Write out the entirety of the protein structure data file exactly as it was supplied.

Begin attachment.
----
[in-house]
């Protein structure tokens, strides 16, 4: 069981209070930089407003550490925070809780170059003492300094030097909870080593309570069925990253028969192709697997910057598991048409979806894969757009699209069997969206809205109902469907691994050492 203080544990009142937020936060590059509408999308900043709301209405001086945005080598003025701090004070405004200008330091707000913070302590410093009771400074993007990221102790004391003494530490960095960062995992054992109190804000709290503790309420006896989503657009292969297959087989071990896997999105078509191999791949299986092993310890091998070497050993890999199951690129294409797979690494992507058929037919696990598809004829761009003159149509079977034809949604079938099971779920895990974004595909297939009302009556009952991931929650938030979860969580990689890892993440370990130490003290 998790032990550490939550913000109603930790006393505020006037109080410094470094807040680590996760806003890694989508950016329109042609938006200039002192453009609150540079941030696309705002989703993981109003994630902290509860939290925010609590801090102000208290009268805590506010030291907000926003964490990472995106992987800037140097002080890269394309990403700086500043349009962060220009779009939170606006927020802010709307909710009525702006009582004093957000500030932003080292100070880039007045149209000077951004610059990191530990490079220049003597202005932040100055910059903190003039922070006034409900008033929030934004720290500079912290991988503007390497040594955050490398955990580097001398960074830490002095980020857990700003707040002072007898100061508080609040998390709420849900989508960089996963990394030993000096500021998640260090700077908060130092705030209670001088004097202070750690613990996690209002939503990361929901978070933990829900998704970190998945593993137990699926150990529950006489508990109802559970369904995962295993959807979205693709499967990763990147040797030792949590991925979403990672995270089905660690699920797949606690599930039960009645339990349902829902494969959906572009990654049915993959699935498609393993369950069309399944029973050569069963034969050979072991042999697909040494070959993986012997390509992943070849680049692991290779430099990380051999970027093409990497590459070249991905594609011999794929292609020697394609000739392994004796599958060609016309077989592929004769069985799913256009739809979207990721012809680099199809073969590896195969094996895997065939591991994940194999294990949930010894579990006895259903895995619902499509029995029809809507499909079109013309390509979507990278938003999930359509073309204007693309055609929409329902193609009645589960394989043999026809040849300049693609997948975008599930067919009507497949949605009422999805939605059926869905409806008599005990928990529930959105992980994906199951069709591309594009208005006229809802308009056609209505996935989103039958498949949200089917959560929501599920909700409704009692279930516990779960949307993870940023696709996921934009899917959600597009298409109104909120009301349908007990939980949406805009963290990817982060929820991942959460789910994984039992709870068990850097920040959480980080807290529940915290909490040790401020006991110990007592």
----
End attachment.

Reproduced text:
[in-house]
């Protein structure tokens, strides 16, 4: 069981209070930089407003550490925070809780170059003492300094030097909870080593309570069925990253028969192709697997910057598991048409979806894969757009699209069997969206809205109902469907691994050492 203080544990009142937020936060590059509408999308900043709301209405001086945005080598003025701090004070405004200008330091707000913070302590410093009771400074993007990221102790004391003494530490960095960062995992054992109190804000709290503790309420006896989503657009292969297959087989071990896997999105078509191999791949299986092993310890091998070497050993890999199951690129294409797979690494992507058929037919696990598809004829761009003159149509079977034809949604079938099971779920895990974004595909297939009302009556009952991931929650938030979860969580990689890892993440370990130490003290 998790032990550490939550913000109603930790006393505020006037109080410094470094807040680590996760806003890694989508950016329109042609938006200039002192453009609150540079941030696309705002989703993981109003994630902290509860939290925010609590801090102000208290009268805590506010030291907000926003964490990472995106992987800037140097002080890269394309990403700086500043349009962060220009779009939170606006927020802010709307909710009525702006009582004093957000500030932003080292100070880039007045149209000077951004610059990191530990490079220049003597202005932040100055910059903190003039922070006034409900008033929030934004720290500079912290991988503007390497040594955050490398955990580097001398960074830490002095980020857990700003707040002072007898100061508080609040998390709420849900989508960089996963990394030993000096500021998640260090700077908060130092705030209670001088004097202070750690613990996690209002939503990361929901978070933990829900998704970190998945593993137990699926150990529950006489508990109802559970369904995962295993959807979205693709499967990763990147040797030792949590991925979403990672995270089905660690699920797949606690599930039960009645339990349902829902494969959906572009990654049915993959699935498609393993369950069309399944029973050569069963034969050979072991042999697909040494070959993986012997390509992943070849680049692991290779430099990380051999970027093409990497590459070249991905594609011999794929292609020697394609000739392994004796599958060609016309077989592929004769069985799913256009739809979207990721012809680099199809073969590896195969094996895997065939591991994940194999294990949930010894579990006895259903895995619902499509029995029809809507499909079109013309390509979507990278938003999930359509073309204007693309055609929409329902193609009645589960394989043999026809040849300049693609997948975008599930067919009507497949949605009422999805939605059926869905409806008599005990928990529930959105992980994906199951069709591309594009208005006229809802308009056609209505996935989103039958498949949200089917959560929501599920909700409704009692279930516990779960949307993870940023696709996921934009899917959600597009298409109104909120009301349908007990939980949406805009963290990817982060929820991942959460789910994984039992709870068990850097920040959480980080807290529940915290909490040790401020006991110990007592």